Server/Print Server Crashing Workstations


We’ve had a problem for quite some time now where if a server freezes/hangs then the workstations connected to it also hang or experience extreme slowness. The most recent incident was when a print server was hung up and several workstations on the same floor froze and/or experienced significant lag. The network team checked the switches and couldn’t find anything that may have caused it. The printers are HP, the servers on MS Server 2003 and the workstations are on Win XP. Is this just one of the Microsoft things that we need to live with or are there ways around it? Thanks for any help that you can provide!
Who is Participating?
I wear a lot of hats...

"The solutions and answers provided on Experts Exchange have been extremely helpful to me over the last few years. I wear a lot of hats - Developer, Database Administrator, Help Desk, etc., so I know a lot of things but not a lot about one thing. Experts Exchange gives me answers from people who do know a lot about one thing, in a easy to use platform." -Todd S.

The fact that the workstations hang or slow down when the server freezes is not unreasonable.  If they are communicating with it frequently (open files that are being accessed regularly, for example), then this is what you would expect.

The problem that should be resolved is the server hanging.  What is there in the Event Log around the time of the hang?
There are multiple things that you can do to assist with print server stability/reliability while still using Windows print servers.
     1- Change to a less connection oriented printing methodology.  Specifically, change from normal Windows printer sharing to using LPR without bidirectional communication enabled.  This provides fast printing and since the printer in XP would be a "local" printer from a Windows perspective, there are no lockups even is the print server dies.  Any print jobs would just stay in the local print queue until the server is alive again.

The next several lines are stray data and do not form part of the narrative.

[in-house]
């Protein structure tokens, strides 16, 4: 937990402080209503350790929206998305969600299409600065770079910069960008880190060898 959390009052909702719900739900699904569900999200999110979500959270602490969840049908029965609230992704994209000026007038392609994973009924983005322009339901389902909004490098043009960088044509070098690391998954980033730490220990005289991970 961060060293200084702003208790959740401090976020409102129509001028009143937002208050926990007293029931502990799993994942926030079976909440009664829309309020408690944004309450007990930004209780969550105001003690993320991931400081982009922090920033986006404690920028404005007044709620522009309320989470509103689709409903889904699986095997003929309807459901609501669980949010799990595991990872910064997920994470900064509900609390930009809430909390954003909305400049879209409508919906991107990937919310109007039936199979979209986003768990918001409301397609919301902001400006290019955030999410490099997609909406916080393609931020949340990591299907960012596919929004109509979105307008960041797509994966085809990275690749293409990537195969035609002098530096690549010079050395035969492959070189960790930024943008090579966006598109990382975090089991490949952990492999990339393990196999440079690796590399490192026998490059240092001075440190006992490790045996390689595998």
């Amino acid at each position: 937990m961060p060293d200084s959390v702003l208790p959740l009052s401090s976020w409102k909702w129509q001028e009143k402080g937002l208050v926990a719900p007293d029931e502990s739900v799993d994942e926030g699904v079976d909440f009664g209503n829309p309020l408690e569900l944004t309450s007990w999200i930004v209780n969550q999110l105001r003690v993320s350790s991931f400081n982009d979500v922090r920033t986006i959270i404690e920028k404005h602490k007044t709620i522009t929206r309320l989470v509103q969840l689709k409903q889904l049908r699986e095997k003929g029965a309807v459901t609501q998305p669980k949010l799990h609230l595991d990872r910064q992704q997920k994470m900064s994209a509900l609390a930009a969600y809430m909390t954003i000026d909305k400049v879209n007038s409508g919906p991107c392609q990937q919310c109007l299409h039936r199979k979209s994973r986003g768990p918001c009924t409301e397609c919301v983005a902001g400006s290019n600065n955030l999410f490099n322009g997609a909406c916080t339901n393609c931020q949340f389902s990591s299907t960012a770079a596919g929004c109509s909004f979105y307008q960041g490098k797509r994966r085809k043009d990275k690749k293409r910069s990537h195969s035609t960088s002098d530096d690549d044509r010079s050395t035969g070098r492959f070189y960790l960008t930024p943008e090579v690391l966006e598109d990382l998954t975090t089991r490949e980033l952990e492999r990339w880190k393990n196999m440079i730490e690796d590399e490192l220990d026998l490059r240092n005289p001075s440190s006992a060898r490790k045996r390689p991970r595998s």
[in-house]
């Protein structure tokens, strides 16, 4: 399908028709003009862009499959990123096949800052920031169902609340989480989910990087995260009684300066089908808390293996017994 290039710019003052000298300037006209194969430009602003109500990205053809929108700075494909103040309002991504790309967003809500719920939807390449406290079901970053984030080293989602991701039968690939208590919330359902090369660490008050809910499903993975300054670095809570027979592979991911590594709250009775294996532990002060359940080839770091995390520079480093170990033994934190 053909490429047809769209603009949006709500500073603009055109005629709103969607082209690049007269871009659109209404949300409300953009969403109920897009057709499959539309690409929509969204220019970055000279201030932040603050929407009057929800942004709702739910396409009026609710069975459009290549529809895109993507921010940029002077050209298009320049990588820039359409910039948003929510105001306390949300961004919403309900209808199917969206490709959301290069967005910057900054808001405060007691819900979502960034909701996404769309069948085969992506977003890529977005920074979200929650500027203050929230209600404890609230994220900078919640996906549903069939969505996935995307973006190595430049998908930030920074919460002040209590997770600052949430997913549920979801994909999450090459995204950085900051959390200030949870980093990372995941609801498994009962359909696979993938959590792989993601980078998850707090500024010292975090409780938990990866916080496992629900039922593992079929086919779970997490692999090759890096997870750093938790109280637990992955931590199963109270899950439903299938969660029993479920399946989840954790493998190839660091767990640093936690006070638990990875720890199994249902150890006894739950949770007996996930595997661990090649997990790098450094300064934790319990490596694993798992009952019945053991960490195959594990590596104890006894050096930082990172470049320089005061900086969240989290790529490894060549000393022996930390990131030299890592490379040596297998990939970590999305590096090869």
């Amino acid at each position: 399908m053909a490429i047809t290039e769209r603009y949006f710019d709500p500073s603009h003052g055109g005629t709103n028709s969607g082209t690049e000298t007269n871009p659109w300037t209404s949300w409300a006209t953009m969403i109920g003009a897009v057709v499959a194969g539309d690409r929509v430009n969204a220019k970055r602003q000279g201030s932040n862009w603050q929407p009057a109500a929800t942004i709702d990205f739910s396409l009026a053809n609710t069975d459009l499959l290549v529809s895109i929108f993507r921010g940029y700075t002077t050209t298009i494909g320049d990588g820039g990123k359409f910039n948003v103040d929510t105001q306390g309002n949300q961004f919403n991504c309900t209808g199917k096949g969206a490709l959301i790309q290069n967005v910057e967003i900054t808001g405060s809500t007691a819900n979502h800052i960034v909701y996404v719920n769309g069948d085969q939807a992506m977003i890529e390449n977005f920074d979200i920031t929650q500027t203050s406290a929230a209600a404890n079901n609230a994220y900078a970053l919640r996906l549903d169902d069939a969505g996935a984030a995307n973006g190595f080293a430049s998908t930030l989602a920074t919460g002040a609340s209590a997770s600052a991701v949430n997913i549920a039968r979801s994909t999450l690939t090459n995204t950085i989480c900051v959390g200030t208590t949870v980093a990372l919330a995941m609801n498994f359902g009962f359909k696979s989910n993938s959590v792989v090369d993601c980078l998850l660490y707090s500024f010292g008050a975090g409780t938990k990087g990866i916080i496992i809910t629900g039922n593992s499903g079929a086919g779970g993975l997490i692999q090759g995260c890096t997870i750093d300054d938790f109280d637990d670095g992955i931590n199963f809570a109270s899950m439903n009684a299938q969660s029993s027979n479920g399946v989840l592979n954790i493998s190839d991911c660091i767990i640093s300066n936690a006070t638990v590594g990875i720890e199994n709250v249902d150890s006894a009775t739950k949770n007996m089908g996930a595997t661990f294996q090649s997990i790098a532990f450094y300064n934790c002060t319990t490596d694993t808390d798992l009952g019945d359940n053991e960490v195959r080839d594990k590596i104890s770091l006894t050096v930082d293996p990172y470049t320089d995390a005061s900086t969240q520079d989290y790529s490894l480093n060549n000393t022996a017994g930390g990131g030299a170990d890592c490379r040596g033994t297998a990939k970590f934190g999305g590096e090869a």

2- Change the Windows server to be a binary pass-through server.  This makes the server just be a traffic cop as it is only relaying the print job to the printer and not modifying it.  This also eliminates the issue with lockups that a lot of normal Windows print servers experience due to problematic print drivers.  

  If you are interested in this methodology, I can give detailed instructions.  If not, that's fine too.

Experts Exchange Solution brought to you by

Your issues matter to us.

Facing a tech roadblock? Get the help and guidance you need from experienced professionals who care. Ask your question anytime, anywhere, with no hassle.

Start your 7-day free trial
bcftechAuthor Commented:
Thanks for your reply. I'm definitely interested in this methodology if you have time to provide some instructions? Thanks!
I need a few more details to provide specific instructions.
  1- I assume that you want to keep using the existing print server, as opposed to building a new one and switching PCs over to it.  True 0r False??
  2- The current print server is Windows 2003 per your initial notes, just confirming?  
  3- Are all PCs that will submit print jobs Windows XP or are there any Win7 or 8?
  4- Are there dozens, hundreds or thousands or PCs in the environment?
It's more than this solution.Get answers and train to solve all your tech problems - anytime, anywhere.Try it for free Edge Out The Competitionfor your dream job with proven skills and certifications.Get started today Stand Outas the employee with proven skills.Start learning today for free Move Your Career Forwardwith certification training in the latest technologies.Start your trial today
Microsoft Legacy OS

From novice to tech pro — start learning today.